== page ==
A viral hashtag doing the rounds has caught many eyeballs, like its predecessors, the ‘Ice-bucket’ and ‘Kiki’ challenges, the #rwhchallenge (rainwater harvest challenge), here are the rules of the #rwhchallenge challenge: When it rains, save the rainwater. Post a picture of the filled buckets on your social media. Tag one friend and challenge him/her to take it up as well. After saving every two buckets, challenge one friend. (That means, you can challenge only one friend at a time). Use the hashtag #rwhchallenge. Save water. Save life.
A report published by the United Nations highlights the rising concern over the scarcity of drinking water in India. The report, which has shaken people across the country, also published a graph highlighting a time-frame for India. The graph starts with 2019, highlighting Chennai’s struggles, which is almost running out of drinking water. The graph then goes on to predict that by 2020, the country will see 21 cities including Bengaluru, Delhi and Hyderabad run out of groundwater. By 2030, it predicts that 40 per cent of Indians will have no access to drinking water, and by the year 2040, there will be no drinking water in almost all of India.
The UN report put out the harsh reality of climate change around us, which should probably serve as a reality check for all Indians who waste water unnecessarily without realising its consequences. For instance, in the last few years, Hyderabad has slowly edged towards the ‘tanker culture’, i.e. outsourcing water from external sources owing to lack of water generated by the municipality pipes. The privileged and the well-to-do of the city have access to this external source, although, a large chunk of the city’s population suffers the consequences.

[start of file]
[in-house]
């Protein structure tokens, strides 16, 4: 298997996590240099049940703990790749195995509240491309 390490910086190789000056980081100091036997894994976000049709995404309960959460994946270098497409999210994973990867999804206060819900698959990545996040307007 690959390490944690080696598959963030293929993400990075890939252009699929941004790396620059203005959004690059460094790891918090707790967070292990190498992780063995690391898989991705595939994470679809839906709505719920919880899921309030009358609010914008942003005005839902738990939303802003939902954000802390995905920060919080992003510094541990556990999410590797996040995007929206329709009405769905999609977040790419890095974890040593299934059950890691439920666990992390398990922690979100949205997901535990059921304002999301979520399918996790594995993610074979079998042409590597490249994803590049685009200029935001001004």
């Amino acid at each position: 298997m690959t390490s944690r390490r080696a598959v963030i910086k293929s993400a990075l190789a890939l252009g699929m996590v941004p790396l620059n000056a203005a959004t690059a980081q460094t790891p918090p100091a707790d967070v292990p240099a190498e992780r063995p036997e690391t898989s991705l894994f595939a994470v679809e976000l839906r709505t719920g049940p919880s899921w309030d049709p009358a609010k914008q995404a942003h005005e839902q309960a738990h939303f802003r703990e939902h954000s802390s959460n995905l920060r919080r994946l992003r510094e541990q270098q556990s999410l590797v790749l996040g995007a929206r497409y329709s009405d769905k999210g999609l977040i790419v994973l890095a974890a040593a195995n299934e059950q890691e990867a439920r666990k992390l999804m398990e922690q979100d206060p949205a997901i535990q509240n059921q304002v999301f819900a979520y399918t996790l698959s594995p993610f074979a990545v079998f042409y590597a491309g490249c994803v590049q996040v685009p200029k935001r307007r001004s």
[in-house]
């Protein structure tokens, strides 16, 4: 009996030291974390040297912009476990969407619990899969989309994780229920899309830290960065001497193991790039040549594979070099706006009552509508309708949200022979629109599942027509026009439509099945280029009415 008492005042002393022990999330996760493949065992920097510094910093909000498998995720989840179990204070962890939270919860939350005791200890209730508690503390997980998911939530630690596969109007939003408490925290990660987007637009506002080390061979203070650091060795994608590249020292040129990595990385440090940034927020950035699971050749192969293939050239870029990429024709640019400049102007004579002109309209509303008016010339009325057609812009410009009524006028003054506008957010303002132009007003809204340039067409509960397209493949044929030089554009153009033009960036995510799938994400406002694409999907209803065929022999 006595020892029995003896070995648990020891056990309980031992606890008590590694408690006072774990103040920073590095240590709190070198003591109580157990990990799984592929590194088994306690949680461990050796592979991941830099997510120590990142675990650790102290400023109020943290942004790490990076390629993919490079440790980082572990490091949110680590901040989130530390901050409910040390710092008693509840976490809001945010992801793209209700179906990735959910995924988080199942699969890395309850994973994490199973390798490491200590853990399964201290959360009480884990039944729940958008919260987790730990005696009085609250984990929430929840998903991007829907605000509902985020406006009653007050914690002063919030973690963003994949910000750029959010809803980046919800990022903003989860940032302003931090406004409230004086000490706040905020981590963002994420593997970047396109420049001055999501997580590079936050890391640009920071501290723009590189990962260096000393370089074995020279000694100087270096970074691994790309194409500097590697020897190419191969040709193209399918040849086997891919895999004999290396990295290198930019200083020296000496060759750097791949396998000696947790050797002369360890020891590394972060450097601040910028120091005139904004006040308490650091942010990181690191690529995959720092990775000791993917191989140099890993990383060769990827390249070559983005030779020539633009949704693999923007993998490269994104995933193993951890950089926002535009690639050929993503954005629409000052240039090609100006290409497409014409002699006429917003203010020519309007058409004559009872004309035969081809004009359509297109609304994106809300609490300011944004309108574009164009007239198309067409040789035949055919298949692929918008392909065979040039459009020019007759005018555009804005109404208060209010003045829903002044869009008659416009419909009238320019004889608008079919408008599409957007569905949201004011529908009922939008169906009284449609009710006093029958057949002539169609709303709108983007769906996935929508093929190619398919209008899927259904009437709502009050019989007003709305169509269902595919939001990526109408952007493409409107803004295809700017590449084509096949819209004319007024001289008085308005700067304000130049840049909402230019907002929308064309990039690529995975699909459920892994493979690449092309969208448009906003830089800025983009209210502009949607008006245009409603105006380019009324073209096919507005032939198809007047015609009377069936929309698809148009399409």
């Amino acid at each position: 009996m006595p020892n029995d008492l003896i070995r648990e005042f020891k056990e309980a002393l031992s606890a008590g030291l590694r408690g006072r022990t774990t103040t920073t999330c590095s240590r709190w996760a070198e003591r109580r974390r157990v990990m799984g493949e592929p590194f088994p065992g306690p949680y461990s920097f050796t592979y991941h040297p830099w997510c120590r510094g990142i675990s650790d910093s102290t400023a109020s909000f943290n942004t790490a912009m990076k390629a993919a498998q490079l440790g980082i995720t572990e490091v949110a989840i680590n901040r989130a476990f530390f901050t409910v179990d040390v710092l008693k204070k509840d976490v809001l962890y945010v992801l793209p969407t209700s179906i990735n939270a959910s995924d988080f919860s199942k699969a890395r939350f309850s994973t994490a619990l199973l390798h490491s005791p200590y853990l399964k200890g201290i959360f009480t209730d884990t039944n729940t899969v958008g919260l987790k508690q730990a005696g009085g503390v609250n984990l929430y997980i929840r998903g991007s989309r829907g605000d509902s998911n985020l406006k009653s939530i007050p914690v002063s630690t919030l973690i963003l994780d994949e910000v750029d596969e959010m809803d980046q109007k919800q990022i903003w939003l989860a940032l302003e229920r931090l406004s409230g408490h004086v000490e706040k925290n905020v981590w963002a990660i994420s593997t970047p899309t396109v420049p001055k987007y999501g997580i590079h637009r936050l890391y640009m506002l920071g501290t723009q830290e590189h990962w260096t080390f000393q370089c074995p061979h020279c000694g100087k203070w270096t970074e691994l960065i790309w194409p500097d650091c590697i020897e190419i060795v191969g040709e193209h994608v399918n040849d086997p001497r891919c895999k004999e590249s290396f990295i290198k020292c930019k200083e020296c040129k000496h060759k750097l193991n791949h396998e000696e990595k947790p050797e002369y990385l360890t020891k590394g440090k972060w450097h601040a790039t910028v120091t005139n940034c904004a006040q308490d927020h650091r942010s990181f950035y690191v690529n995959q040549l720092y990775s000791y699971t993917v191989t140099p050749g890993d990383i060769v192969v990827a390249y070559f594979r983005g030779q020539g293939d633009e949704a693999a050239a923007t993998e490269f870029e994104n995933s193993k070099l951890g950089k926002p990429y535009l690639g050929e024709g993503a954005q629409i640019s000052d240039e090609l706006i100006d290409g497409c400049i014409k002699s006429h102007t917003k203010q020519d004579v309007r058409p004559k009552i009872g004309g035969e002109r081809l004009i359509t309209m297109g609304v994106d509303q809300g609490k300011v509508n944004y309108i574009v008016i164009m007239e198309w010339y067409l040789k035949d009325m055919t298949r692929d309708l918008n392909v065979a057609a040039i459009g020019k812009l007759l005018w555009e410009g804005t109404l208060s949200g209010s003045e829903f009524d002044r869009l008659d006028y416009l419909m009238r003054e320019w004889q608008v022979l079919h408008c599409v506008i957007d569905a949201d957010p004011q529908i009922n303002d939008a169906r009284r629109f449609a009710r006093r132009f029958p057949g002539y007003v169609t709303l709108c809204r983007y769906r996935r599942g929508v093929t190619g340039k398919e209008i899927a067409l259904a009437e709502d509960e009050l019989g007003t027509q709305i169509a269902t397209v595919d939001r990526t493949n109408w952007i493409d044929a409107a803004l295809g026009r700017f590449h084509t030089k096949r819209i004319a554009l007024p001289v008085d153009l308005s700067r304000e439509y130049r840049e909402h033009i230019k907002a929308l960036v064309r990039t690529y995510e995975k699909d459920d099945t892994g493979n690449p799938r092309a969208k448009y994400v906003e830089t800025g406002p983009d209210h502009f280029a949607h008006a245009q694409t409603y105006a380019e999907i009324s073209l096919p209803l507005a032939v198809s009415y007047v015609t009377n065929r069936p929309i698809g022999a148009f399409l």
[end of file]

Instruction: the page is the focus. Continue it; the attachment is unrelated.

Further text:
Creating awareness, virally
Amidst this scare, a viral hashtag doing the rounds on social media has caught many eyeballs.
Saving water one household at a time
Slowly but steadily, the residents of Hyderabad have also been showing their support towards rain-water harvesting by making efficient and smart use of water.
Interior architect Kalpana Ramesh has been living in a ‘tanker free’ house for the last seven years. To use every bit of the rainwater Hyderabad receives, Kalpana decided to install a rain-water harvesting mechanism at her residence in the city. “I believe in recycling, re-charging and reusing water that is otherwise lost because of lack of awareness among people. I initially installed a 30,000-litre pit, filtered using sand and coal and then eventually decided to adopt a means of recycling the water thus used. Even the filtered water that flows through our taps is so refreshing and full of minerals and sweet in taste,” says a naturally proud Kalpana.
Kalpana is currently trying to move this initiative beyond her by generating a task force of plumbers targeted specifically towards rainwater harvesting. Another person working at rain water harvesting is another Hyderabad resident, Murali Sharma. “Mother Nature has provided us with enough resources to sustain our needs. It is not rocket science. We can install this system in our homes effectively and inexpensively while generating large savings,” says an optimistic Murali.
Taking cue from a challenge
For environmental engineer Nayantara Nanda Kumar, the current #rwhchallenge seems like a brilliant initiative to create awareness among people. “The process is simple and can be installed easily. In fact, I instead decided to recycle concrete waste that is left behind after construction work to provide for the distillation process,” says a beaming Nayantara.